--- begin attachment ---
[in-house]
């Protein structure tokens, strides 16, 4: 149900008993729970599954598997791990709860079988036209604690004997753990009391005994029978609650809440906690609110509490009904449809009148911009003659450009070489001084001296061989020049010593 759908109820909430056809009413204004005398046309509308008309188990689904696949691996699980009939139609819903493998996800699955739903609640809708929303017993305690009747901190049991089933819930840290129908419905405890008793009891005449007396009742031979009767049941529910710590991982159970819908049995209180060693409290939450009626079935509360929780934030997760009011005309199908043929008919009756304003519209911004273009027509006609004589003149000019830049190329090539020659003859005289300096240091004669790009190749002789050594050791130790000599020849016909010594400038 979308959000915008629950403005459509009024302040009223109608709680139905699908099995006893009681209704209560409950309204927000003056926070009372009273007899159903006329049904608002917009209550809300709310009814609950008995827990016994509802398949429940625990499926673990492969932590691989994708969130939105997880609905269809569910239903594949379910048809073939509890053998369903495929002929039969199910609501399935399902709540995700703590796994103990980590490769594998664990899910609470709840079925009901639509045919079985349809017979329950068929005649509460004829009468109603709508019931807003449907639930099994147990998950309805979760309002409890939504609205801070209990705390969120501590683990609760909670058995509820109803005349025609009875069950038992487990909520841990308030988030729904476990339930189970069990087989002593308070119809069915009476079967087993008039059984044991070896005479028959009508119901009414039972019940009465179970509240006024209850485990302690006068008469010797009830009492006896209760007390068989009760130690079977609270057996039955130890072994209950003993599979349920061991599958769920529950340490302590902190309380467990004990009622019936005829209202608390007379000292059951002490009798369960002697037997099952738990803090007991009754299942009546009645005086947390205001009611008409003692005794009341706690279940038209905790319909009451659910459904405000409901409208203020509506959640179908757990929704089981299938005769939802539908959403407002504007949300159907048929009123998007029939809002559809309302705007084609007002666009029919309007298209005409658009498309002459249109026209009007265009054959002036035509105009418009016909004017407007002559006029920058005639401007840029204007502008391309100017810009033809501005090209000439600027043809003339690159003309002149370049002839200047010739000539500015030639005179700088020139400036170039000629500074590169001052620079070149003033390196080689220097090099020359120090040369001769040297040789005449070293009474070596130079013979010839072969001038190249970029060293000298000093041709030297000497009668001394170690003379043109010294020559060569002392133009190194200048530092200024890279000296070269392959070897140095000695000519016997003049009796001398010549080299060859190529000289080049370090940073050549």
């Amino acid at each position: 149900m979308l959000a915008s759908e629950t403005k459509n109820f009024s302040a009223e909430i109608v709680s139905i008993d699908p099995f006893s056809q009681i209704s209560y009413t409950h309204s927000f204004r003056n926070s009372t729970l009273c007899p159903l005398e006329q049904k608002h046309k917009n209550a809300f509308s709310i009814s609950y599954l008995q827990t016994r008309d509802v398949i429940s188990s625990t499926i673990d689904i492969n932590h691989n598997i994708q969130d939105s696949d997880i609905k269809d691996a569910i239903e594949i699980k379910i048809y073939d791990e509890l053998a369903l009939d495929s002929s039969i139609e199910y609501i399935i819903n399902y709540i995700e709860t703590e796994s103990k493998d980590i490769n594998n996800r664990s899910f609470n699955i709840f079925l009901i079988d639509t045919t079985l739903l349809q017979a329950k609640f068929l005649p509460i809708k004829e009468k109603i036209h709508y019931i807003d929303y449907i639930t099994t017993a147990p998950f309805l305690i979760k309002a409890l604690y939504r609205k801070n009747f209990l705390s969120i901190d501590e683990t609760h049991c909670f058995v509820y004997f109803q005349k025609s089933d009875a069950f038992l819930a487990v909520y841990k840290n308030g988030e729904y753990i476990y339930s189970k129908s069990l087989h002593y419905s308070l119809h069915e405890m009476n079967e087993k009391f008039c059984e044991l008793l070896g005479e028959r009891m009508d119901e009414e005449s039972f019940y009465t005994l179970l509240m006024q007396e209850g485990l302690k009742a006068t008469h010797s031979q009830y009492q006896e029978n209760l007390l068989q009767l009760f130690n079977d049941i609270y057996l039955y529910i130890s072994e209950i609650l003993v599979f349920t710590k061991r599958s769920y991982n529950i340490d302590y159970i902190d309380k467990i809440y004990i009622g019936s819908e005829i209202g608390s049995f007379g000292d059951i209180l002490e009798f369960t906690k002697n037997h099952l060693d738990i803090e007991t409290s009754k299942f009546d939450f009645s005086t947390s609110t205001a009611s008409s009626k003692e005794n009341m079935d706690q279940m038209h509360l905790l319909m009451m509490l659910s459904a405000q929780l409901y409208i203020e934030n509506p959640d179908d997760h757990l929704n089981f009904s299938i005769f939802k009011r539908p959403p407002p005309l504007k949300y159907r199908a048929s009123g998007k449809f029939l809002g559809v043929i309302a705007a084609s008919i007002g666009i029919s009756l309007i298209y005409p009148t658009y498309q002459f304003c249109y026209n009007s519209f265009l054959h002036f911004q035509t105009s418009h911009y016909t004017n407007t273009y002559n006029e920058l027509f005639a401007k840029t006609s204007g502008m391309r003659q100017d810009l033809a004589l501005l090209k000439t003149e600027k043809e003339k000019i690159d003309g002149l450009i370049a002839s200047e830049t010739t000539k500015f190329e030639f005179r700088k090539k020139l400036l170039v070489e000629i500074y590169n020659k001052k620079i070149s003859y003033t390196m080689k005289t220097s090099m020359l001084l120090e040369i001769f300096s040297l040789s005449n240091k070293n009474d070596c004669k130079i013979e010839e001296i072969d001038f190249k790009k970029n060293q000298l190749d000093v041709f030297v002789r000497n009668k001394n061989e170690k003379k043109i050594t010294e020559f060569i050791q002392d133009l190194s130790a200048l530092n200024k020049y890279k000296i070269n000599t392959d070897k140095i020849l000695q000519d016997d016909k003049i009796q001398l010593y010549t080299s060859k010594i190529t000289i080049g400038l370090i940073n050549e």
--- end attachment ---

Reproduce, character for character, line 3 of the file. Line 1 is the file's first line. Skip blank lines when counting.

């Amino acid at each position: 149900m979308l959000a915008s759908e629950t403005k459509n109820f009024s302040a009223e909430i109608v709680s139905i008993d699908p099995f006893s056809q009681i209704s209560y009413t409950h309204s927000f204004r003056n926070s009372t729970l009273c007899p159903l005398e006329q049904k608002h046309k917009n209550a809300f509308s709310i009814s609950y599954l008995q827990t016994r008309d509802v398949i429940s188990s625990t499926i673990d689904i492969n932590h691989n598997i994708q969130d939105s696949d997880i609905k269809d691996a569910i239903e594949i699980k379910i048809y073939d791990e509890l053998a369903l009939d495929s002929s039969i139609e199910y609501i399935i819903n399902y709540i995700e709860t703590e796994s103990k493998d980590i490769n594998n996800r664990s899910f609470n699955i709840f079925l009901i079988d639509t045919t079985l739903l349809q017979a329950k609640f068929l005649p509460i809708k004829e009468k109603i036209h709508y019931i807003d929303y449907i639930t099994t017993a147990p998950f309805l305690i979760k309002a409890l604690y939504r609205k801070n009747f209990l705390s969120i901190d501590e683990t609760h049991c909670f058995v509820y004997f109803q005349k025609s089933d009875a069950f038992l819930a487990v909520y841990k840290n308030g988030e729904y753990i476990y339930s189970k129908s069990l087989h002593y419905s308070l119809h069915e405890m009476n079967e087993k009391f008039c059984e044991l008793l070896g005479e028959r009891m009508d119901e009414e005449s039972f019940y009465t005994l179970l509240m006024q007396e209850g485990l302690k009742a006068t008469h010797s031979q009830y009492q006896e029978n209760l007390l068989q009767l009760f130690n079977d049941i609270y057996l039955y529910i130890s072994e209950i609650l003993v599979f349920t710590k061991r599958s769920y991982n529950i340490d302590y159970i902190d309380k467990i809440y004990i009622g019936s819908e005829i209202g608390s049995f007379g000292d059951i209180l002490e009798f369960t906690k002697n037997h099952l060693d738990i803090e007991t409290s009754k299942f009546d939450f009645s005086t947390s609110t205001a009611s008409s009626k003692e005794n009341m079935d706690q279940m038209h509360l905790l319909m009451m509490l659910s459904a405000q929780l409901y409208i203020e934030n509506p959640d179908d997760h757990l929704n089981f009904s299938i005769f939802k009011r539908p959403p407002p005309l504007k949300y159907r199908a048929s009123g998007k449809f029939l809002g559809v043929i309302a705007a084609s008919i007002g666009i029919s009756l309007i298209y005409p009148t658009y498309q002459f304003c249109y026209n009007s519209f265009l054959h002036f911004q035509t105009s418009h911009y016909t004017n407007t273009y002559n006029e920058l027509f005639a401007k840029t006609s204007g502008m391309r003659q100017d810009l033809a004589l501005l090209k000439t003149e600027k043809e003339k000019i690159d003309g002149l450009i370049a002839s200047e830049t010739t000539k500015f190329e030639f005179r700088k090539k020139l400036l170039v070489e000629i500074y590169n020659k001052k620079i070149s003859y003033t390196m080689k005289t220097s090099m020359l001084l120090e040369i001769f300096s040297l040789s005449n240091k070293n009474d070596c004669k130079i013979e010839e001296i072969d001038f190249k790009k970029n060293q000298l190749d000093v041709f030297v002789r000497n009668k001394n061989e170690k003379k043109i050594t010294e020559f060569i050791q002392d133009l190194s130790a200048l530092n200024k020049y890279k000296i070269n000599t392959d070897k140095i020849l000695q000519d016997d016909k003049i009796q001398l010593y010549t080299s060859k010594i190529t000289i080049g400038l370090i940073n050549e």